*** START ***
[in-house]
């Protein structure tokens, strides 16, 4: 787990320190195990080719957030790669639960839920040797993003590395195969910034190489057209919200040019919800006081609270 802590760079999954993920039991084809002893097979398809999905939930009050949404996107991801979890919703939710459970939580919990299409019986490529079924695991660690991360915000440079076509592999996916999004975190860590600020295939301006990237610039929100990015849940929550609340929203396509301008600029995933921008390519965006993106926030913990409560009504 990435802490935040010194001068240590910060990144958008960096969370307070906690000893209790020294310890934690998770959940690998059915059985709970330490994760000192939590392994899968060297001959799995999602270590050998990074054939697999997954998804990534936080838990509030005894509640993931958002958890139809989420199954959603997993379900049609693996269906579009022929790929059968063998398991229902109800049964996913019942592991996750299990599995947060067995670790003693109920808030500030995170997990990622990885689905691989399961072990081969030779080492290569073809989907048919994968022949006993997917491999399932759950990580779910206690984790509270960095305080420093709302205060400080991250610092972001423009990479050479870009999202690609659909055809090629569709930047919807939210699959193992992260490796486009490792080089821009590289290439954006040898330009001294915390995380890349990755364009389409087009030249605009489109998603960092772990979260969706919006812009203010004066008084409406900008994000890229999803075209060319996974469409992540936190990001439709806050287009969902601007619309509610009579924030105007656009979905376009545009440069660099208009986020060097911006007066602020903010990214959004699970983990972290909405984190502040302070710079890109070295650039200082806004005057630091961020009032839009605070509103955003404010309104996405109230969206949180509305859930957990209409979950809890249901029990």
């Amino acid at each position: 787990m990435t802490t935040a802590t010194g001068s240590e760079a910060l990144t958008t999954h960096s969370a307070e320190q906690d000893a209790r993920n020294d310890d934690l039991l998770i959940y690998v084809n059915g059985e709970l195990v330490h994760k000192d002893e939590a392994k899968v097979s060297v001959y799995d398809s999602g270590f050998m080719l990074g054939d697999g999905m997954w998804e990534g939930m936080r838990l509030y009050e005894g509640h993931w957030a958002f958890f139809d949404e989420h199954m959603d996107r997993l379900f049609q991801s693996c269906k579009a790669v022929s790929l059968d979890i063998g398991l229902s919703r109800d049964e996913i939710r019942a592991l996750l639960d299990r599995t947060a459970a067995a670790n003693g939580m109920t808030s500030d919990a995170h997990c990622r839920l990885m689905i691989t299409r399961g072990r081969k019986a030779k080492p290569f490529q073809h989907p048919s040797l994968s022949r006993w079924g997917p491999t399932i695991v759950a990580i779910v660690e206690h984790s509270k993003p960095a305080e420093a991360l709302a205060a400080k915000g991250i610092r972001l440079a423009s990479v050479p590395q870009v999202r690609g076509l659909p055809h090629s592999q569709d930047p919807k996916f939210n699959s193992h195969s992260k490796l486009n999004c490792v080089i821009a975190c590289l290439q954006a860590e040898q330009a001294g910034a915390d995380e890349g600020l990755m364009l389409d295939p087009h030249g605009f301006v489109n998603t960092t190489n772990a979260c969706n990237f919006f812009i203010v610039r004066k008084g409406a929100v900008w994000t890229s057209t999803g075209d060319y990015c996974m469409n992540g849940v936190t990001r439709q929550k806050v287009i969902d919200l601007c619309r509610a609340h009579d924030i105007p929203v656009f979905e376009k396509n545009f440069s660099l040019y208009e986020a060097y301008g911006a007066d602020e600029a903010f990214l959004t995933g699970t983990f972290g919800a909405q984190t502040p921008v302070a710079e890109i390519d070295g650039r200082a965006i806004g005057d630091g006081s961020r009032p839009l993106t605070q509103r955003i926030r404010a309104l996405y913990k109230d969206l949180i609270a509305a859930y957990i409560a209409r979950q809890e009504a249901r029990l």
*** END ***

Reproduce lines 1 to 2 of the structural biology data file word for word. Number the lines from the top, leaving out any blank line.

[in-house]
């Protein structure tokens, strides 16, 4: 787990320190195990080719957030790669639960839920040797993003590395195969910034190489057209919200040019919800006081609270 802590760079999954993920039991084809002893097979398809999905939930009050949404996107991801979890919703939710459970939580919990299409019986490529079924695991660690991360915000440079076509592999996916999004975190860590600020295939301006990237610039929100990015849940929550609340929203396509301008600029995933921008390519965006993106926030913990409560009504 990435802490935040010194001068240590910060990144958008960096969370307070906690000893209790020294310890934690998770959940690998059915059985709970330490994760000192939590392994899968060297001959799995999602270590050998990074054939697999997954998804990534936080838990509030005894509640993931958002958890139809989420199954959603997993379900049609693996269906579009022929790929059968063998398991229902109800049964996913019942592991996750299990599995947060067995670790003693109920808030500030995170997990990622990885689905691989399961072990081969030779080492290569073809989907048919994968022949006993997917491999399932759950990580779910206690984790509270960095305080420093709302205060400080991250610092972001423009990479050479870009999202690609659909055809090629569709930047919807939210699959193992992260490796486009490792080089821009590289290439954006040898330009001294915390995380890349990755364009389409087009030249605009489109998603960092772990979260969706919006812009203010004066008084409406900008994000890229999803075209060319996974469409992540936190990001439709806050287009969902601007619309509610009579924030105007656009979905376009545009440069660099208009986020060097911006007066602020903010990214959004699970983990972290909405984190502040302070710079890109070295650039200082806004005057630091961020009032839009605070509103955003404010309104996405109230969206949180509305859930957990209409979950809890249901029990």